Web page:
The mass exodus has created miles-long lines for days at some borders, and local Russian authorities on one area along the border with Georgia said they would start providing food, water, warming stations and other aid to those in line. Moscow also reportedly set up draft offices at borders to intercept some of those trying to leave.

The mobilization prompted the U.S. Embassy in Moscow to warn Americans in Russia to leave immediately because “Russia may refuse to acknowledge dual nationals’ U.S. citizenship, deny their access to U.S. consular assistance, prevent their departure from Russia, and conscript dual nationals for military service.”

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Previous embassy security alerts issued during the war also advised Americans to leave.

Ukraine’s military and Western analysts said Russia is sending troops with hardly any training to the front line. The Institute for the Study of War, a Washington-based think tank, cited an online video by a man who identified himself as a member of Russia’s 1st Tank Regiment, visibly upset, saying he and his colleagues wouldn’t receive training before shipping out to Russian-occupied parts of the Kherson region.

“Mobilized men with a day or two of training are unlikely to meaningfully reinforce Russian positions affected by Ukrainian counteroffensives in the south and east,” the institute said.

Meanwhile, the EU expressed outrage over the suspected sabotage Tuesday of two underwater natural gas pipelines from Russia to Germany, and warned of retaliation for any attack on Europe’s energy networks.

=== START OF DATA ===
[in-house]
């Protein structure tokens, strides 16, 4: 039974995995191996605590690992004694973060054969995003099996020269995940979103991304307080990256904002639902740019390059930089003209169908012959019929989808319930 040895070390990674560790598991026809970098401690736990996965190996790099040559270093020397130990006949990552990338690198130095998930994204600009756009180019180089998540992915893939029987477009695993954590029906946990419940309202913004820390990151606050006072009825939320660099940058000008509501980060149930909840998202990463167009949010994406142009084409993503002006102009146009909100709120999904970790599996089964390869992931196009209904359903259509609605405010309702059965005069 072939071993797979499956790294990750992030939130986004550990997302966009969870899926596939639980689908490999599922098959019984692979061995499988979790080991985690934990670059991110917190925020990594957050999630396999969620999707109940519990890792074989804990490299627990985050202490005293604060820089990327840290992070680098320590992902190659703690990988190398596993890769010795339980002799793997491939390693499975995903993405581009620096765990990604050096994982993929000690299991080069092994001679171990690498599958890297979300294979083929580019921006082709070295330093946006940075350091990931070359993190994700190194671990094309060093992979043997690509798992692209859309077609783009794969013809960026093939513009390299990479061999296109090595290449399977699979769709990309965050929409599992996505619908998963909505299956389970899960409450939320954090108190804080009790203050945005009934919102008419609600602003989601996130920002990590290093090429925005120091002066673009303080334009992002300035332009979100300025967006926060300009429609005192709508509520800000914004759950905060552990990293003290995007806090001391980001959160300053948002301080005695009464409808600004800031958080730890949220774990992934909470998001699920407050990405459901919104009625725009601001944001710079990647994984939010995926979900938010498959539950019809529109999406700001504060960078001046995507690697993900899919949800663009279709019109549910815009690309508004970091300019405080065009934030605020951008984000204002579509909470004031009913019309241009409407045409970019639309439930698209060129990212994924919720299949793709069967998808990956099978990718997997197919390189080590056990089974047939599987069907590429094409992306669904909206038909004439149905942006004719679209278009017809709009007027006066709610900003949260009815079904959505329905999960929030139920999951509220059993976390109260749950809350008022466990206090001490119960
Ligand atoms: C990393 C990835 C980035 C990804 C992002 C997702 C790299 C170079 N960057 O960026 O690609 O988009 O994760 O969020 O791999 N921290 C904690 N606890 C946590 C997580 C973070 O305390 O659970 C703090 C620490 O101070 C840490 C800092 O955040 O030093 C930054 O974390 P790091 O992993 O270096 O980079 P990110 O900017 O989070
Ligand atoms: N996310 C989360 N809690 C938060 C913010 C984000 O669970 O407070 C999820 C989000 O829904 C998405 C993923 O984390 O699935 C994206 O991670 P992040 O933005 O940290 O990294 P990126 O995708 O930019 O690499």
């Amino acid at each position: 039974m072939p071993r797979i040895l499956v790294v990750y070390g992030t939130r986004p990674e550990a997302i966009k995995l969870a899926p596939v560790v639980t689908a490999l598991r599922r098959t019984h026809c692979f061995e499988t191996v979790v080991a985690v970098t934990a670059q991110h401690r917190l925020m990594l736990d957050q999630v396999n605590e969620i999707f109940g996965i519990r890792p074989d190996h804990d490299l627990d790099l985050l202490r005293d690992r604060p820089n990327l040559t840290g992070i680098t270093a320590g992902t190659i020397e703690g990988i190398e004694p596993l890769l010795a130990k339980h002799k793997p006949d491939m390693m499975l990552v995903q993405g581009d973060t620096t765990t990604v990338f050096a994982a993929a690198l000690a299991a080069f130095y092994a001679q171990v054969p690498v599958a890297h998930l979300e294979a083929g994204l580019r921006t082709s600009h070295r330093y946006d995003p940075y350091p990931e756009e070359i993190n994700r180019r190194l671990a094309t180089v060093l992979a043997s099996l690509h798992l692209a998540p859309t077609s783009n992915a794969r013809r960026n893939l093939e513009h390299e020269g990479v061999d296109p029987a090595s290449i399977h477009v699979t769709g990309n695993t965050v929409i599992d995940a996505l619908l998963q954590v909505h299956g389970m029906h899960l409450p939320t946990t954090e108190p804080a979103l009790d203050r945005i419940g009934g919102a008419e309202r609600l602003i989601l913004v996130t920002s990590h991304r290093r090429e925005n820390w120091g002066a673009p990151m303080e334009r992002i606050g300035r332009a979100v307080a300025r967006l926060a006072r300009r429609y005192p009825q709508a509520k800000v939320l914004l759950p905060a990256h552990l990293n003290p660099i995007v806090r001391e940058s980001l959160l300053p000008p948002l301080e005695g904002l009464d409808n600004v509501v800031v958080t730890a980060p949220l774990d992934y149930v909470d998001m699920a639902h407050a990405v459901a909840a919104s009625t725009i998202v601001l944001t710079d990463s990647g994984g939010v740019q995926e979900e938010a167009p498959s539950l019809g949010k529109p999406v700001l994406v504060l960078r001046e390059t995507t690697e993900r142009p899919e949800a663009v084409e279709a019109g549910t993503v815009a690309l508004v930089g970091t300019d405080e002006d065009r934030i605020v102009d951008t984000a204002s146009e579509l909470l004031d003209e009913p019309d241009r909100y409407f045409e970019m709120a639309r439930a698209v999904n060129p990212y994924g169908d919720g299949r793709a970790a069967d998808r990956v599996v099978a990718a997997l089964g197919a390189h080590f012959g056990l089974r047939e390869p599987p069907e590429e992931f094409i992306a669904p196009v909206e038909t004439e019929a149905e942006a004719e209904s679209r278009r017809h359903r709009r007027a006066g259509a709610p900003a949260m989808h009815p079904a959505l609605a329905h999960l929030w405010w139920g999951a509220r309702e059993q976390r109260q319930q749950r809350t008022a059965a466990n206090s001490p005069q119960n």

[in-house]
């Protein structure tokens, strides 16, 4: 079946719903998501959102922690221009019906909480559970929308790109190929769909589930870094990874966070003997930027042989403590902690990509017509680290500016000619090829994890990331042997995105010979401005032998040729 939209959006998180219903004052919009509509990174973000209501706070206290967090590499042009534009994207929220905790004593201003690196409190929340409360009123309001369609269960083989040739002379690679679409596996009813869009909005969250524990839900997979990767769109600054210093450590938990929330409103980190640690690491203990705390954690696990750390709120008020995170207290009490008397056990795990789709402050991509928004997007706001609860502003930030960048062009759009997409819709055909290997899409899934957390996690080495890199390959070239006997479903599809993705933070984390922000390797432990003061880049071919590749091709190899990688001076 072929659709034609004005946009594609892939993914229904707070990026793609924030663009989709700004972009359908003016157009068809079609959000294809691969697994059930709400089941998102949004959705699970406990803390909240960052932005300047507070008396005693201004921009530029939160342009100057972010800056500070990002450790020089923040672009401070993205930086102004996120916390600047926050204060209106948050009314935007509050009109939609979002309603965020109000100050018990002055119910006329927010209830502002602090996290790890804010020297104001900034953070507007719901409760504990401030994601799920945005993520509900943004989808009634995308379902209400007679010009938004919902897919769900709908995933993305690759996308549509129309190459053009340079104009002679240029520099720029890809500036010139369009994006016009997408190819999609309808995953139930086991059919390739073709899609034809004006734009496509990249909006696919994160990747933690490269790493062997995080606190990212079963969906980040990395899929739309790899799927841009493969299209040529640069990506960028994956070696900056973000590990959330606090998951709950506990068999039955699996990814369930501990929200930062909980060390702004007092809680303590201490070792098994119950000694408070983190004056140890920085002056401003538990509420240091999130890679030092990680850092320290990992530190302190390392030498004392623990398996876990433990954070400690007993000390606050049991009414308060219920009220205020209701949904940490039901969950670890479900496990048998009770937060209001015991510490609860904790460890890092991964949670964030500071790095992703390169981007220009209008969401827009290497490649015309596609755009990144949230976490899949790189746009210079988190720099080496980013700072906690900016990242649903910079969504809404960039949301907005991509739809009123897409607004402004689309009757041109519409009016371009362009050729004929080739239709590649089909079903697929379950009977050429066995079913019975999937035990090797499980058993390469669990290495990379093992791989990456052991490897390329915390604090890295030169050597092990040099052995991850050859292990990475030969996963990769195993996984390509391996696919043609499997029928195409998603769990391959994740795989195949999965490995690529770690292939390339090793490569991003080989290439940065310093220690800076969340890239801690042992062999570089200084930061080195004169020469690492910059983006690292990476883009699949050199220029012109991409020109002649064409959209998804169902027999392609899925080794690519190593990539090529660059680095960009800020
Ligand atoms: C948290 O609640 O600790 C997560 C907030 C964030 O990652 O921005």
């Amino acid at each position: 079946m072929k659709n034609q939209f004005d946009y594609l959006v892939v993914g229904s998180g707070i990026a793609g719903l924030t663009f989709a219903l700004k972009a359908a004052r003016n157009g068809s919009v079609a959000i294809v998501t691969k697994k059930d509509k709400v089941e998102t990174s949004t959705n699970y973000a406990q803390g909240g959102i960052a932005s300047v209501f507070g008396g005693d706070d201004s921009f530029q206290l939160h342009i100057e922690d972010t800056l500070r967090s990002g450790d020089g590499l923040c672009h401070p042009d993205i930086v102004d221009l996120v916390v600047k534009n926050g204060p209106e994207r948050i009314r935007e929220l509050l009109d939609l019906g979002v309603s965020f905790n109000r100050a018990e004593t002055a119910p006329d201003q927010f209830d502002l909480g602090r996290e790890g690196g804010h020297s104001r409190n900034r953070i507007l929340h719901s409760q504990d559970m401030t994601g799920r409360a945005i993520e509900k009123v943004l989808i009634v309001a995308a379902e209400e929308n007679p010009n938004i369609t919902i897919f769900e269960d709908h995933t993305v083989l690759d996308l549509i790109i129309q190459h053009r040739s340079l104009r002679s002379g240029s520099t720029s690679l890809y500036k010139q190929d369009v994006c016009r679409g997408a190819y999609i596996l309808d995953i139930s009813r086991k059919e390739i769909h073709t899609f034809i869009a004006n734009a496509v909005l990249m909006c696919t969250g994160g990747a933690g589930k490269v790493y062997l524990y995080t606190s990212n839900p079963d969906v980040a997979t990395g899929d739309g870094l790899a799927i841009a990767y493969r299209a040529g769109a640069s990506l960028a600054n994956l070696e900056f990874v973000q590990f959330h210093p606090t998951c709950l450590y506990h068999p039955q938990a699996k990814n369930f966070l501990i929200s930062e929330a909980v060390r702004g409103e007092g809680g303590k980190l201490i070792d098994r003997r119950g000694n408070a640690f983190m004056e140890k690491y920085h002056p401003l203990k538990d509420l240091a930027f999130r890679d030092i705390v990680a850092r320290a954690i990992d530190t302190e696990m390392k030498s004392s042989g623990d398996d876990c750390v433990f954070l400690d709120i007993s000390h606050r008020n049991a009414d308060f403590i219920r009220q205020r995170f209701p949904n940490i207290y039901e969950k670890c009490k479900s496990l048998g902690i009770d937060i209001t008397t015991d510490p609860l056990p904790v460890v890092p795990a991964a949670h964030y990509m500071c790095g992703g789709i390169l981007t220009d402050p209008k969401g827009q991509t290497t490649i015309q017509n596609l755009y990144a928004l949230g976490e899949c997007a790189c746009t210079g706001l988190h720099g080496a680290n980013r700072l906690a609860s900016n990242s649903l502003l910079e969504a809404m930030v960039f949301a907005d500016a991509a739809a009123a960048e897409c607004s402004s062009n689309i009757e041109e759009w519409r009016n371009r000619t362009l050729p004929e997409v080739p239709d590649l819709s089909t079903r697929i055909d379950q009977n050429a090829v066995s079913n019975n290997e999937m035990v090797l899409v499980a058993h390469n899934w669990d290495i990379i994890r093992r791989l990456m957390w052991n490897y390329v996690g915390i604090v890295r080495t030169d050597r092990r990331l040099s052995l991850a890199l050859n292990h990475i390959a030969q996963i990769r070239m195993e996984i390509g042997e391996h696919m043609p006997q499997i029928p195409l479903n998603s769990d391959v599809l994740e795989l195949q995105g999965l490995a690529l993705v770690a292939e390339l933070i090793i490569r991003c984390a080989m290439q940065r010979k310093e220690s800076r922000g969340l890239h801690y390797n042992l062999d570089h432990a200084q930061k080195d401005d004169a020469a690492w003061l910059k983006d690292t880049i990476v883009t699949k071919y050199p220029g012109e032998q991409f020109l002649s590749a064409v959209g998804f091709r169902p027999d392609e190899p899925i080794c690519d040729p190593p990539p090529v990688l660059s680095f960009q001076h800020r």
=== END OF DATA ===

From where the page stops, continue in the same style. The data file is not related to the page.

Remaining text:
“All available information indicates those leaks are the result of a deliberate act,” EU foreign policy chief Josep Borrell said. Perpetrators have not been identified.

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Kremlin spokesman Peskov said allegations that Russia could be behind the incidents were “predictable and stupid,” saying the damage has caused Russia huge economic losses. A U.N. Security Council meeting was called for Friday at Moscow’s request.

The damage makes it unlikely the pipelines will be able to supply any gas to Europe this winter, according to analysts.

On the battlefield, the U.K. Ministry of Defense said Ukraine’s counteroffensive is advancing slowly, meeting a stouter Russian defense.

Local Ukrainian officials reported Russian attacks in the partially occupied Donetsk region that killed five people, and artillery strikes in the southern Ukrainian city of Nikopol. That city saw 10 high-rises and private buildings hit, as well as a school and power lines, said Valentyn Reznichenko, the head of the local military administration.

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Follow the AP’s coverage of the war at https://apnews.com/hub/russia-ukraine